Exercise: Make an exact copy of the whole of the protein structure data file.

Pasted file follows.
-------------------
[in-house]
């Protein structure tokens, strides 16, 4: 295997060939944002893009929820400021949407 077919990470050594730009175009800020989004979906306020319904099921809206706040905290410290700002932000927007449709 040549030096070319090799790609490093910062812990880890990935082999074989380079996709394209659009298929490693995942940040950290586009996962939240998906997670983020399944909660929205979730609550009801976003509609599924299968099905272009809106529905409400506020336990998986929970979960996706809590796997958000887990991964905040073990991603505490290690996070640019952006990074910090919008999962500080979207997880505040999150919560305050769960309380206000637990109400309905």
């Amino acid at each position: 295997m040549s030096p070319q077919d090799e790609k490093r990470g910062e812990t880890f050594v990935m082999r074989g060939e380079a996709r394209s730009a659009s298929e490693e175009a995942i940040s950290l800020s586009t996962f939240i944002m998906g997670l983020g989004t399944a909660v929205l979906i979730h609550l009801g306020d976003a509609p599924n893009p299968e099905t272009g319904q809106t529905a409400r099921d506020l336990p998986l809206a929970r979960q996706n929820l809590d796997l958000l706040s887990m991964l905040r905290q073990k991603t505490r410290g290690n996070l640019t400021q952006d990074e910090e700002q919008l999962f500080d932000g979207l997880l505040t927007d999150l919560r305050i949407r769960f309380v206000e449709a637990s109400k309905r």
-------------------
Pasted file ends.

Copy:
[in-house]
């Protein structure tokens, strides 16, 4: 295997060939944002893009929820400021949407 077919990470050594730009175009800020989004979906306020319904099921809206706040905290410290700002932000927007449709 040549030096070319090799790609490093910062812990880890990935082999074989380079996709394209659009298929490693995942940040950290586009996962939240998906997670983020399944909660929205979730609550009801976003509609599924299968099905272009809106529905409400506020336990998986929970979960996706809590796997958000887990991964905040073990991603505490290690996070640019952006990074910090919008999962500080979207997880505040999150919560305050769960309380206000637990109400309905």
């Amino acid at each position: 295997m040549s030096p070319q077919d090799e790609k490093r990470g910062e812990t880890f050594v990935m082999r074989g060939e380079a996709r394209s730009a659009s298929e490693e175009a995942i940040s950290l800020s586009t996962f939240i944002m998906g997670l983020g989004t399944a909660v929205l979906i979730h609550l009801g306020d976003a509609p599924n893009p299968e099905t272009g319904q809106t529905a409400r099921d506020l336990p998986l809206a929970r979960q996706n929820l809590d796997l958000l706040s887990m991964l905040r905290q073990k991603t505490r410290g290690n996070l640019t400021q952006d990074e910090e700002q919008l999962f500080d932000g979207l997880l505040t927007d999150l919560r305050i949407r769960f309380v206000e449709a637990s109400k309905r």